Microscale hints from across the pond

Teacher in lab coat standing behind metal tray with chemistry equipment.It was a great privilege to meet so many Canadian and American chemistry teachers and lecturers at the superbly run ChemEd 2013 conference at the University of Waterloo. It was very brave of the organizers (and indeed myself for that matter) to organise a workshop over a 3,700 mile distance and a rather large stretch of water. In fact, I often ask myself why I do it. Well there is still a passion for the subject inside me even in my advanced years and when a voice suddenly shouts out in the workshop, “hey, this is cute”, I then have the answer.

I am often asked why any teacher in the UK should try the microscale approach when the traditional methods have served us well for 120 years! I have been heavily involved while working (and still do) for CLEAPSS dealing with safety in the school laboratory in the UK. When carrying out a risk assessment of a procedure, one of the methods we often adopt is to reduce the scale of the procedure. The microscale approach is one such measure and although practiced by many teachers in other countries in the world, it is met with much derision by the traditional school chemistry teacher. So I made a list of points which I have published in the Education in Chemistry journal.1

If a microchemical approach satisfies one or more of the following points it should be seriously considered.

  1. It allows a once–dangerous experiment to be carried out more safely.
  2. It shortens practical time so that lessons are not so rushed.
  3. It reduces the cost of equipment and consumable materials.
  4. Users report a higher level of concentration amongst pupils    and mistakes are quickly rectified.   Bob Worley at ChemEd 2013
  5. It enables some stunning visible
    effects when filmed or projected onto a whiteboard.
  6. It reduces teacher/technician time in disposing and cleaning up.
  7. It reduces waste, a factor that is becoming more important in the UK. (We would, in fact, consider many other countries to be draconian in their constraints on waste from a school laboratory).
  8. It shows equivalent or better quantitative results (although comparison of techniques is a useful exercise in error analysis). However, by coming to Canada, I can now add another point.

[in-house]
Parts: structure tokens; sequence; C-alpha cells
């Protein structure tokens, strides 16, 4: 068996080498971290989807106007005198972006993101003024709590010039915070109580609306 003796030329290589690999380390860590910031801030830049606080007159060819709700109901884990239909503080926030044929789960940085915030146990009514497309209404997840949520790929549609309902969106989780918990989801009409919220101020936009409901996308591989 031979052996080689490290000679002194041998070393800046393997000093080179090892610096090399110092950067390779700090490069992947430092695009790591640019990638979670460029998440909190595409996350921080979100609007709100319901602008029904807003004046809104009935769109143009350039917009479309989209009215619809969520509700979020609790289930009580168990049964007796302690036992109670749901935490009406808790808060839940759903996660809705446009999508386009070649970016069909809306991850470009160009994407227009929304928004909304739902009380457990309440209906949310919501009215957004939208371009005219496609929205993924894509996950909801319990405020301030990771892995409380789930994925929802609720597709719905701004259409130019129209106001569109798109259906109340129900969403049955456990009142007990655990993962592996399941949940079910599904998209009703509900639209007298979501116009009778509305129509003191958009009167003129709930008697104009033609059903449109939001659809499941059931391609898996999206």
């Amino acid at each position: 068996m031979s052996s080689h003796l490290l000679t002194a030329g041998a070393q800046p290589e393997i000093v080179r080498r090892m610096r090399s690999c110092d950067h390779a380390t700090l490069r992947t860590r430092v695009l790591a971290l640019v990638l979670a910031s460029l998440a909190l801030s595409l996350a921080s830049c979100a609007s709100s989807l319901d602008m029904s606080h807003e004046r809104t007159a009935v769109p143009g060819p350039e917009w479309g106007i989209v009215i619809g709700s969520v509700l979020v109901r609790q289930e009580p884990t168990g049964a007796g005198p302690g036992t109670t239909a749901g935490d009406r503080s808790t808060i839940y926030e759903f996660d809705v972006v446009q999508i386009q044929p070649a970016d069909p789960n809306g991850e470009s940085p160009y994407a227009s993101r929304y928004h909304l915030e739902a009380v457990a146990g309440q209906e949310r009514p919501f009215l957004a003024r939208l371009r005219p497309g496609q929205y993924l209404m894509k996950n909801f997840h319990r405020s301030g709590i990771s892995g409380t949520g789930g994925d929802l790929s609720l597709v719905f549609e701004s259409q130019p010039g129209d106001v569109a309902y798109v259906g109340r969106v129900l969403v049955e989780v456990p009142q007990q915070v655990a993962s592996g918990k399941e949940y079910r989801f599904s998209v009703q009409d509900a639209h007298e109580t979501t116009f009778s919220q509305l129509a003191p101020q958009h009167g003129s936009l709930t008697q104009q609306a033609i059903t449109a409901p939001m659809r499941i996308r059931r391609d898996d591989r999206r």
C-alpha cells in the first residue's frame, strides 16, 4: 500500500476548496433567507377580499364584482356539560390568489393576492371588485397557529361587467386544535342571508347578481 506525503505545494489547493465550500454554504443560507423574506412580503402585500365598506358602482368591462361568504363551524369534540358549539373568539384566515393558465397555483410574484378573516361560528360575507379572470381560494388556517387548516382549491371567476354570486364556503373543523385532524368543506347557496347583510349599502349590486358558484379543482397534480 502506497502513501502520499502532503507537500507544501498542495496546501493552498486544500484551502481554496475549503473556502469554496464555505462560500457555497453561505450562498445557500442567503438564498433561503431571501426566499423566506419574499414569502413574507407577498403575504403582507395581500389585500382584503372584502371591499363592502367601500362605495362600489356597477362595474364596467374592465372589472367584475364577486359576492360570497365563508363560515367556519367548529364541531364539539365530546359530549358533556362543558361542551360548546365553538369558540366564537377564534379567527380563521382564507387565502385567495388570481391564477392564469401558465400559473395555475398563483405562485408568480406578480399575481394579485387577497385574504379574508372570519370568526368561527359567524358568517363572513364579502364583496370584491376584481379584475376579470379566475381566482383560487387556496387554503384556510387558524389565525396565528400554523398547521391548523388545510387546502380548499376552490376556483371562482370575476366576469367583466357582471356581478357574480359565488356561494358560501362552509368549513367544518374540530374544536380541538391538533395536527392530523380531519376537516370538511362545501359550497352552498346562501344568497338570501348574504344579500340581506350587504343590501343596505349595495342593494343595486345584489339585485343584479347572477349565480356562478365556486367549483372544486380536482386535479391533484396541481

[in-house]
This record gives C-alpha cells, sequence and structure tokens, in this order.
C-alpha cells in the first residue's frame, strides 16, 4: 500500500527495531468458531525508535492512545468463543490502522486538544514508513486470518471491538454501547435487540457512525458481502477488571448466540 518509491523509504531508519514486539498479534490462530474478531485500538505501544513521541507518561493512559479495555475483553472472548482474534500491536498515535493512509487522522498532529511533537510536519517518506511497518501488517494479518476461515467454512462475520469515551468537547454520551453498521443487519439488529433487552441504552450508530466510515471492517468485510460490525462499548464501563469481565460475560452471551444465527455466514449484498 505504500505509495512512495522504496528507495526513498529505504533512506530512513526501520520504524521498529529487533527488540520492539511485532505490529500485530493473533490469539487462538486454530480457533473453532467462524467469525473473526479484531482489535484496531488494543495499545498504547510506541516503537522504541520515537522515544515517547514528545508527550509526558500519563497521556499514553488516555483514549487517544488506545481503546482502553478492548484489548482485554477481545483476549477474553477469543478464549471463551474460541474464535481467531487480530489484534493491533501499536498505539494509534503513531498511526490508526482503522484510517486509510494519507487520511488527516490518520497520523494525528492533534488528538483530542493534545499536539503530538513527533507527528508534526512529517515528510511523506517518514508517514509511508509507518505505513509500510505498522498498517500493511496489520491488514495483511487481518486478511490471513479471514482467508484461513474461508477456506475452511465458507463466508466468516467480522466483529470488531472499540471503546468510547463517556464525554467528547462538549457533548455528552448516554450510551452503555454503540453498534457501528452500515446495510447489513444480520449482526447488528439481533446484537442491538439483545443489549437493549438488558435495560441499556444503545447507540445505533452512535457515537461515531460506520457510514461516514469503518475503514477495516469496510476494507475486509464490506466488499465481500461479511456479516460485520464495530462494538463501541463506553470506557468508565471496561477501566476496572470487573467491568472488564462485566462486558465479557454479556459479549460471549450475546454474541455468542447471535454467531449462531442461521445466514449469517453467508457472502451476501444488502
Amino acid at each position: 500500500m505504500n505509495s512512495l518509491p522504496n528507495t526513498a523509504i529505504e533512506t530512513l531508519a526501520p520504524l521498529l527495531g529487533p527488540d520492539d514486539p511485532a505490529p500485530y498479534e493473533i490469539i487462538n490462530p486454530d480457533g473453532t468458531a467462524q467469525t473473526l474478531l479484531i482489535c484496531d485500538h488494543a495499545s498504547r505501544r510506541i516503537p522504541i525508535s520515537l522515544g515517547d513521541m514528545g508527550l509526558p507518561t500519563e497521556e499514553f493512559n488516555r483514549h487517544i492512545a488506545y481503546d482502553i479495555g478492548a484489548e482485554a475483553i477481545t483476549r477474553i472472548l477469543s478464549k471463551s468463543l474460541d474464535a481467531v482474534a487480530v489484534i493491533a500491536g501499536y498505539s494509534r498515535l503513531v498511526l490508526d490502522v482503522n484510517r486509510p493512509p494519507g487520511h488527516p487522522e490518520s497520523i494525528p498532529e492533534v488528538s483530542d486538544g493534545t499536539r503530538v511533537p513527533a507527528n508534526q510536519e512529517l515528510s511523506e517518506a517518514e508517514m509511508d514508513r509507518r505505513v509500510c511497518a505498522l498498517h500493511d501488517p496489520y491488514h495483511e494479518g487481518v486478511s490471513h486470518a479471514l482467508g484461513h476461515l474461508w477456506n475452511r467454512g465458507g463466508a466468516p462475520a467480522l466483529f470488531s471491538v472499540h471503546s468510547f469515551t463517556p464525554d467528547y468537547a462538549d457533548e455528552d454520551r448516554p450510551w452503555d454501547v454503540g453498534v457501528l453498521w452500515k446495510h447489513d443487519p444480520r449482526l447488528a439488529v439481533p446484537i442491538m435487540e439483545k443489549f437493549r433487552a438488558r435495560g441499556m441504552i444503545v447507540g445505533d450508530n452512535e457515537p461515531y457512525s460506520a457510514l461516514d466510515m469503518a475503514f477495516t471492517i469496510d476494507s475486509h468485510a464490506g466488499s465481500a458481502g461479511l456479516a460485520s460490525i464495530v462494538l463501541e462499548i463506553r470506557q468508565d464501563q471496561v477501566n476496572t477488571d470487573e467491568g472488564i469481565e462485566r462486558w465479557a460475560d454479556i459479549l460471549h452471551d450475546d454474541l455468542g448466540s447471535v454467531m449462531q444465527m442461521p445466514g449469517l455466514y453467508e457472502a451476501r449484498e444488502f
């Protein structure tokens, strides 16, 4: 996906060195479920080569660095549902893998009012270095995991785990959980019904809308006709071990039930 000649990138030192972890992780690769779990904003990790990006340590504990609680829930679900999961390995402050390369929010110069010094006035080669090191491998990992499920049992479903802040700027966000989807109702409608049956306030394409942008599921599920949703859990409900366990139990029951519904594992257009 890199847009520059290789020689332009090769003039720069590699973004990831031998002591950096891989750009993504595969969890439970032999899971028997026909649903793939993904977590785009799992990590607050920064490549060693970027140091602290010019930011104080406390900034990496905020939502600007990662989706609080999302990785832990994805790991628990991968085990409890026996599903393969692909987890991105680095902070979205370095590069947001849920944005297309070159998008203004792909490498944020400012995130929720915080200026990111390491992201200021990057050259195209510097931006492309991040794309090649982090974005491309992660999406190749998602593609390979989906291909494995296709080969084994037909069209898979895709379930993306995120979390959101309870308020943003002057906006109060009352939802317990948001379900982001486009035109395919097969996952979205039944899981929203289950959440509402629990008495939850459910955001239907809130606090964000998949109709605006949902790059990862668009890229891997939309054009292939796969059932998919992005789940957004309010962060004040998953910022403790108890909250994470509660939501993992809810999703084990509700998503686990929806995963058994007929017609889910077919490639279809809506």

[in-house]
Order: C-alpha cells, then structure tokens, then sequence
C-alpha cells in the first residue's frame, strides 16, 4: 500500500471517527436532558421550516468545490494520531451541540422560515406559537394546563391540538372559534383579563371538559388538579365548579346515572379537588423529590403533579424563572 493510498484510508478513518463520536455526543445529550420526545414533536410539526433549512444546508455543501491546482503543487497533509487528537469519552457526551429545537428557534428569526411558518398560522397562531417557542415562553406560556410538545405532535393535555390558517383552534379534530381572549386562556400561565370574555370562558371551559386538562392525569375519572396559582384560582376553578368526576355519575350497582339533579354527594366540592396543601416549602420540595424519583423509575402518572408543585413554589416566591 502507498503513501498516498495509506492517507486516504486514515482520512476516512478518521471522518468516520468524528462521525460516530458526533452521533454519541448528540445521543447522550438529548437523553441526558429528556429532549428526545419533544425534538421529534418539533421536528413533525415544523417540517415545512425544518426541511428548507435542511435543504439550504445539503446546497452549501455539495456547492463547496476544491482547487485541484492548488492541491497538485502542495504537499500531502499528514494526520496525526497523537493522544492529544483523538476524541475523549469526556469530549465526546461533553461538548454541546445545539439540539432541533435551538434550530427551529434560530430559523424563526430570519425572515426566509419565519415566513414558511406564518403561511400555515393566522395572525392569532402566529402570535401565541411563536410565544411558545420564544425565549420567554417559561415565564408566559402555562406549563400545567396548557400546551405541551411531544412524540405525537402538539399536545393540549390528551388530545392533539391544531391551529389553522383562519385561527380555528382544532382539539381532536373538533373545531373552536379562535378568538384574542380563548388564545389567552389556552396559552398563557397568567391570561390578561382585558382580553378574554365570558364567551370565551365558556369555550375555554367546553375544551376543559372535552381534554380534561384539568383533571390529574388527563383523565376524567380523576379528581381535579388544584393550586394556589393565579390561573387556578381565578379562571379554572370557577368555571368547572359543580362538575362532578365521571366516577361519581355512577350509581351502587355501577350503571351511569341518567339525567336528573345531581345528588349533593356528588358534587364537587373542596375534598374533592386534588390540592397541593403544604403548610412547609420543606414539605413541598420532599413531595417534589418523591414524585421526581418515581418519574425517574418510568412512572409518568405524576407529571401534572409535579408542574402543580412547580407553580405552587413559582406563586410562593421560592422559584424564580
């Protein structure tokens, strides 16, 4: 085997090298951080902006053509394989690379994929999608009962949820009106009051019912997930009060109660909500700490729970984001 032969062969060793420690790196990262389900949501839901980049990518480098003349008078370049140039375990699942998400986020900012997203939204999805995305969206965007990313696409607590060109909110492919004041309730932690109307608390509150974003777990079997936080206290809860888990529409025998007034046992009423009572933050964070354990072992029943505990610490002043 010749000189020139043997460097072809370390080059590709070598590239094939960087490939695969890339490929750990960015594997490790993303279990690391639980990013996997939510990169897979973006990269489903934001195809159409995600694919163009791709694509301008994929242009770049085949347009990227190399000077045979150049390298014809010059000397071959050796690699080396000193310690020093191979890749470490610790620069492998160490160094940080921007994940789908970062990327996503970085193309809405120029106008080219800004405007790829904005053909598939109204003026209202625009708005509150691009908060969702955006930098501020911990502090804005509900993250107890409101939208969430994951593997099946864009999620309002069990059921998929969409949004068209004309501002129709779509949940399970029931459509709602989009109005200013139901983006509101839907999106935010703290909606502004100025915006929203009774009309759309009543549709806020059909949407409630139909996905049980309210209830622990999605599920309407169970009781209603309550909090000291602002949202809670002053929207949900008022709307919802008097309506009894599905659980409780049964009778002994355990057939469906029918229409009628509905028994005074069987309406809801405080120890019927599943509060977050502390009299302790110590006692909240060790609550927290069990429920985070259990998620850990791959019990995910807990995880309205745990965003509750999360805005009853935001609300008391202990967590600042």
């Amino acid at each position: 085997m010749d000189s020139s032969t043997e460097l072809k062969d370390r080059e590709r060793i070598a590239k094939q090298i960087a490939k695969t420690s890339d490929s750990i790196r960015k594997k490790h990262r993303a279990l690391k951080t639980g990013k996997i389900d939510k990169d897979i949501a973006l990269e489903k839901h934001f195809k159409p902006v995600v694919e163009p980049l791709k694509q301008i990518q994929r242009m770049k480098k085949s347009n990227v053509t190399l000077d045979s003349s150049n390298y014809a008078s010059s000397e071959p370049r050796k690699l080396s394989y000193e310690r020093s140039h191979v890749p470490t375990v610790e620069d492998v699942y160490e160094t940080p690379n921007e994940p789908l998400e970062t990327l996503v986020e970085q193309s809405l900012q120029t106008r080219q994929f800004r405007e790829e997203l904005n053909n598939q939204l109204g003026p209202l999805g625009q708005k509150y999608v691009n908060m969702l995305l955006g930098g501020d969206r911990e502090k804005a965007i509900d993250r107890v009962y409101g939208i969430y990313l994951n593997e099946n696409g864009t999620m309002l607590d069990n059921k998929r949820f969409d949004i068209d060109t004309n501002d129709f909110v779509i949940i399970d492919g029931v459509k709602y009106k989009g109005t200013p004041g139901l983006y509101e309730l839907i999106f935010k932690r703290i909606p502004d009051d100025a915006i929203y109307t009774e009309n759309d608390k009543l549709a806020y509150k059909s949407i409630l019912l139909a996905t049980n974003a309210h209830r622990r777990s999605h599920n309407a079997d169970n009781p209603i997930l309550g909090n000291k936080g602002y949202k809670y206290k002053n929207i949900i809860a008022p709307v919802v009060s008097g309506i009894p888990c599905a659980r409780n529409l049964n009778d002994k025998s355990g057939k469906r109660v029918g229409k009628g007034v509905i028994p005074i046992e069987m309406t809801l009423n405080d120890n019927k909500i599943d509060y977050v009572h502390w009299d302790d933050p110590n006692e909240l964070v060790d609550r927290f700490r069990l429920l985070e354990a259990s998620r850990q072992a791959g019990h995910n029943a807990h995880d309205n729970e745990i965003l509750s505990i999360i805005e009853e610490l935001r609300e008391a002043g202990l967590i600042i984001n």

9. It enables the teacher to help the students develop a deeper understanding of the chemical processes that are taking place; how we interpret the visible with the invisible. To illustrate the point, why not carry out the following little experiment.

Diffusing ions!

a graphic of a large circle with two small circles inside (one at 3 o’clock and one place at 9 o’clock.)Print out a drawing as shown right and insert it between the leaves of a plastic office folder.

Now place a few crystals of copper(II) sulfate pentahydrate in one little circle on the right and a few specks of anhydrous sodium carbonate on the other little circle. The reaction will take place on the plastic sheet.

Now drop distilled or deionised water between the two little circles so it just incorporates the two solids. Wait for a few seconds and see the effects.

How can you explain the formation of the band of copper carbonate forming in the hemispherical droplet without recourse to the crystals breaking up (you can actually see the dissolution as the changing density of water in the droplet alters the refraction angle of light). This culminates in the particles coming together to form a precipitate as a band across the droplet. So all we have to do now is to convince the students that the particles are ions!2

Why not try some other combinations? The potassium iodide and lead nitrate system is particularly beautiful. Why not project this onto a screen using a good webcam or a video microscope? Or students could take their own pictures with their cameras.

A series of articles?

Could the microscale approach become a (semi-) regular series in Chem 13 News? Why not send in your ideas, hints and photographs of your inventions and the students doing them. We can check their work and publish them in the magazine. If teachers see other teachers using these techniques, they are more likely to have a go themselves.


You just wipe over the sheet. You will need to follow local disposal rules if you do the lead iodide demo.


  1. Microscale Chemistry Revisited, Education in Chemistry, May 2012. (If you would like a copy of this, please contact the author.)
  2. Demonstration photos on back cover.